A true pop and cultural phenomenon, Don’t Look Up is also a phenomenon among the intellectual elites. Or when pop culture meets the international intelligentsia…
Since its release on December 24, Don’t Look Up has continued to occupy the top 10 of Netflix but above all to fuel conversations. The film’s metaphor for talking about climate change seems to have a much stronger resonance than the alert launched, for example, by Jacques Chirac in 2002 during the 4th Summit of the Earth, when he said: “Our house is burning and we are looking elsewhere.“
Faced with the cultural and media phenomenon, many are the intellectuals to bounce on the film, to analyze it, to extol it, to qualify its remarks when some deplore that it has to come to this to begin to be alarmed. And it’s true that Don’t Look Up has some arguments to put the debate on the ecological crisis back at the center of concerns.
Its distribution on Netflix, which has more than 200 million subscribers worldwide, and its completely crazy casting with Leonardo DiCaprio in the lead are major assets. Fervent defender of the ecological cause, Leonardo DiCaprio seemed ideal to play Dr. Randall Mindy who fails to find an attentive ear when he announces that a deadly asteroid is about to crash into the planet in 6 months.
The scientific community was the first to jump at the chance and hail the film’s message. When some are only interested in the somewhat too literal aspect of the film – namely the destruction of humanity by an asteroid – Time Magazine take the opportunity to highlight NASA’s work in this area and the impressive arsenal put in place to destroy an asteroid that would go straight for the Earth.
For astrophysicist Neil deGrasse Tyson, Adam McKay’s satirical disaster comedy rings so true that he joked on Twitter that Don’t Look Up is actually a documentary.
“Finally seen the @Netflix movie “Don’t Look Up”, a fictional tale about a nation distracted by pop culture and divided on whether to heed the dire warnings of scientists. Everything I know about streaming news, talk shows, social media and politics tells me the movie was more of a documentary“he writes.
In The Guardianit is the climatologist Pierre Kalmus who says that Don’t Look Up captures the madness he sees every day: “The movie Don’t Look Up is a satire. But as a climatologist doing everything I can to wake people up and prevent planetary destruction, it’s also the most accurate film about society’s terrifying non-response to climate breakdown that I’ve seen.“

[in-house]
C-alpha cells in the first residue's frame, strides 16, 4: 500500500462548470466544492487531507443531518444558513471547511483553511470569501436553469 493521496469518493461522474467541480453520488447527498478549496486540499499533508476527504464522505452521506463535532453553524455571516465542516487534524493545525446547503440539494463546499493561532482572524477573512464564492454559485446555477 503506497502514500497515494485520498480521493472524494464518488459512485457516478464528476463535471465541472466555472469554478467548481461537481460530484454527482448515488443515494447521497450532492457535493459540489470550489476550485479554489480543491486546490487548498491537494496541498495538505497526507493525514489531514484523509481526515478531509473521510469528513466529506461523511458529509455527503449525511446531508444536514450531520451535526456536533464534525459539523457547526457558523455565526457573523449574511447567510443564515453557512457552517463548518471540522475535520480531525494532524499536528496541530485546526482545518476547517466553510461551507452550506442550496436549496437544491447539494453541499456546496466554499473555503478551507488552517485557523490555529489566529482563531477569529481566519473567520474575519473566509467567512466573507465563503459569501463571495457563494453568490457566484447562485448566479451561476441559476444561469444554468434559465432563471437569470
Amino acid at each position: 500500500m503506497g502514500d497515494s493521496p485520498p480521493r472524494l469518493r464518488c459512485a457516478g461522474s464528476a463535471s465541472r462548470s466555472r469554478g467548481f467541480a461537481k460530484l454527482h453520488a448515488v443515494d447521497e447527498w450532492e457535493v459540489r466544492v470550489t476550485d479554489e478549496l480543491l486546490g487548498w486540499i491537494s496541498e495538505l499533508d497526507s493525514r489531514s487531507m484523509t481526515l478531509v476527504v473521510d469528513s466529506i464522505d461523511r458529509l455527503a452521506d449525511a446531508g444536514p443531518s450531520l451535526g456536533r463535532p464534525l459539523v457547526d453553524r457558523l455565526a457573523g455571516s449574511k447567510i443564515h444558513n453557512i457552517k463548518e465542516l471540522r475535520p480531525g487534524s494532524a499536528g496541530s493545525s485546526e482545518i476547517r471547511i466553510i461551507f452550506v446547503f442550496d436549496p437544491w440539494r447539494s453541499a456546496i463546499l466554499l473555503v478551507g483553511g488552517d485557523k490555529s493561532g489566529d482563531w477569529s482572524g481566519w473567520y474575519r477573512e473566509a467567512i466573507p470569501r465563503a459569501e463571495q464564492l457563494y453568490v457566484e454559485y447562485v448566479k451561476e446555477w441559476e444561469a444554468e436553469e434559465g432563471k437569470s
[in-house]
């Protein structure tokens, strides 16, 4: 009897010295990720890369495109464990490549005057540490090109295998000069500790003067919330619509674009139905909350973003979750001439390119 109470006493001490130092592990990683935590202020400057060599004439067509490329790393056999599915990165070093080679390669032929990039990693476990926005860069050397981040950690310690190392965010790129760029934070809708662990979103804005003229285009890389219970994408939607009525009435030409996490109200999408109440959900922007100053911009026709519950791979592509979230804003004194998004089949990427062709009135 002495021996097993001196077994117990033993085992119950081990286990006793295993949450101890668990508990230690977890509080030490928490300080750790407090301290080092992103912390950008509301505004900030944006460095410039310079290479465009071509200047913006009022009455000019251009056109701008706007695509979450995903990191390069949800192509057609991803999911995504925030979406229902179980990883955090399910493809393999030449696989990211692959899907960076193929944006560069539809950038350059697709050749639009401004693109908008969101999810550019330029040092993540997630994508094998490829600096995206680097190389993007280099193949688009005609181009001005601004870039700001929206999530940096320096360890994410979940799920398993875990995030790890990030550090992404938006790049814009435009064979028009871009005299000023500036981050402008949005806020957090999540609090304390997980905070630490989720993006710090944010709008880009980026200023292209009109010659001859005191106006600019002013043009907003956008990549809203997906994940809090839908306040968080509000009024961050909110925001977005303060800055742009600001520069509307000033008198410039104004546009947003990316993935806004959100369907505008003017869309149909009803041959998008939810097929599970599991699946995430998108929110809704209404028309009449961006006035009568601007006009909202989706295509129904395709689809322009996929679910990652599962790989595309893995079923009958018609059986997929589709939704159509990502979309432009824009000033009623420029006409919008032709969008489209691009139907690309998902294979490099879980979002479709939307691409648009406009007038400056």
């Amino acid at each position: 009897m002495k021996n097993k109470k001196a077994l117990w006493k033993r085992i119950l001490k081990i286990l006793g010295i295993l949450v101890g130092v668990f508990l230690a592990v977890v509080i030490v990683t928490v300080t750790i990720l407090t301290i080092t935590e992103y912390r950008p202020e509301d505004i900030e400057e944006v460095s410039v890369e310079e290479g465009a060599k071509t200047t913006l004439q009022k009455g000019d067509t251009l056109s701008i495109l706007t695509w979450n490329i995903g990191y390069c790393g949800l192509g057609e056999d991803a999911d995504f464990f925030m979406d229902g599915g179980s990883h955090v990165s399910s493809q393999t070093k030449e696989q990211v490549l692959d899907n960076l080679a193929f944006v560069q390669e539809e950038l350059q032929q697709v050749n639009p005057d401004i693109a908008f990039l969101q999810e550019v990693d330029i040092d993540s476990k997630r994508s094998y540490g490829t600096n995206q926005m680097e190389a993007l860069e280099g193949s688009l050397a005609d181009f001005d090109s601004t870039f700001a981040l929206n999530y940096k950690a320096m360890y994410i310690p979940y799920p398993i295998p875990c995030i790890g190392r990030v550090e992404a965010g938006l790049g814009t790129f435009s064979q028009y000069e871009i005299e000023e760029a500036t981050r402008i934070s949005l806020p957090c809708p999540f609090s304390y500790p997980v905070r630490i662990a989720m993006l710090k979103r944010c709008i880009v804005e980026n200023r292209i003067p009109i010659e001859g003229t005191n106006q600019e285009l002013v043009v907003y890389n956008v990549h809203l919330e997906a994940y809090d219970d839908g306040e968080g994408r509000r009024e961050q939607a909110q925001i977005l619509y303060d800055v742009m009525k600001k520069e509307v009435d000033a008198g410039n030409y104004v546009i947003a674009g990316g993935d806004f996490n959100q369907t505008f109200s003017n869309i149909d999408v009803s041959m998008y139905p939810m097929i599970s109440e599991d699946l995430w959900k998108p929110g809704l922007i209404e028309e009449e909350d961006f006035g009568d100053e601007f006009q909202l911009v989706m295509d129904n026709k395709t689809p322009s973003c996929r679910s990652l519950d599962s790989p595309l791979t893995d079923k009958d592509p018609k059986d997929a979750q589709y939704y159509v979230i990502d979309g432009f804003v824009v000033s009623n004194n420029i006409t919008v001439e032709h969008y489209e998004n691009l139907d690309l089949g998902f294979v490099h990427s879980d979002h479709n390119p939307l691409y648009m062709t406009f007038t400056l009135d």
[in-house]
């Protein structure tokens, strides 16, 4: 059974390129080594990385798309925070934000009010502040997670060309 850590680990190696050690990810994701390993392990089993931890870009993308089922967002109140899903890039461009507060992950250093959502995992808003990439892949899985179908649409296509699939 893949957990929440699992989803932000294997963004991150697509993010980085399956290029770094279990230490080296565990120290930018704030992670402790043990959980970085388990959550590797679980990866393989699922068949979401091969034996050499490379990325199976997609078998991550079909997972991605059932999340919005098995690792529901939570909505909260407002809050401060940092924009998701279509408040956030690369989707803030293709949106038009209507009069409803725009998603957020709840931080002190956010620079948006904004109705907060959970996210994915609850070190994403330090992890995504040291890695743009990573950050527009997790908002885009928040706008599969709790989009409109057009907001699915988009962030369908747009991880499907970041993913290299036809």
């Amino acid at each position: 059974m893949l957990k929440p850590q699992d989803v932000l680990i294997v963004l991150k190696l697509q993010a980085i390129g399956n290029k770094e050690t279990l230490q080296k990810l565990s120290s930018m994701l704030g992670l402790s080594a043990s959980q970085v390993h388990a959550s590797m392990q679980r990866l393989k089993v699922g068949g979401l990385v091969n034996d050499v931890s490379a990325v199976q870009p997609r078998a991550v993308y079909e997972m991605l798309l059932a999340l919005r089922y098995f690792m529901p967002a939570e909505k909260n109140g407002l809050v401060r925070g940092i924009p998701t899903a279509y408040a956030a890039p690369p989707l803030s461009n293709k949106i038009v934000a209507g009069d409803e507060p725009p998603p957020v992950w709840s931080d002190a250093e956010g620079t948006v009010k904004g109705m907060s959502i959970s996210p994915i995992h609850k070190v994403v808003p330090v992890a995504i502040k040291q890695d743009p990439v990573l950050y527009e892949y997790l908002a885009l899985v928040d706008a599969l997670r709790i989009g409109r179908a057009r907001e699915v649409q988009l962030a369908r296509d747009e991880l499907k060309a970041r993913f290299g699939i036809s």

Lisa Graumlich, president-elect of the American Geophysical Union and professor in the School of Environmental and Forest Sciences at the University of Washington, told Yahoo News : “I went from laughing to tears, because it rang so true. (…) Not being taken seriously, sometimes ridiculed by the press, having politicians sometimes attentive for a while but then losing focus, for many of us that was very close to what we experienced .“
intellectuals from all walks of life
In France, the phenomenon is no exception. Maxime Abolgassemi, professor of general culture in preparatory classes in Rennes, split from a platform in The world. He defends the film and the enthusiasm around it because it confirms the lesson of La Fontaine in The power of fables. In summary, sounding the alarm is not enough to mobilize. To unite the people, you have to tell them a story, entertain them, tap into their power of imagination and there, they will mobilize.
always in The world, Elise Domenach, philosopher and lecturer in film studies at the Ecole Normale Supérieure in Lyon, places the film in a history of eco-cinema to which belongs, among others, Cyril Dion, also a fervent supporter of Don’t Look Up. But she scratches the film a little, accusing it of being too demonstrative and questions the ability of a film to cause real political and societal upheaval.
Another column, even more critical, was published in The world. It is the ecologist Philippe Grandcolas who takes up the pen to denounce not the film itself but the reactions of scientists to the film. This CNRS research director criticizes his colleagues for completely ignoring the biodiversity crisis.
“A silence that is all the more shocking given that the ubiquitous #dontlookup hashtag strongly denounces climate denial… but ignores the issue of the biodiversity crisis. Would it be a denial in denial?“he writes.
This is the first time that we have seen a Netflix film become such a cultural phenomenon that challenges and questions a subject as urgent as climate change. A question arises, however, in view of all this agitation: is it the striking power of Netflix which makes it possible to put this burning subject back at the heart of the debate or does this moralizing fable have no other purpose than to gild the coat of arms of Netflix?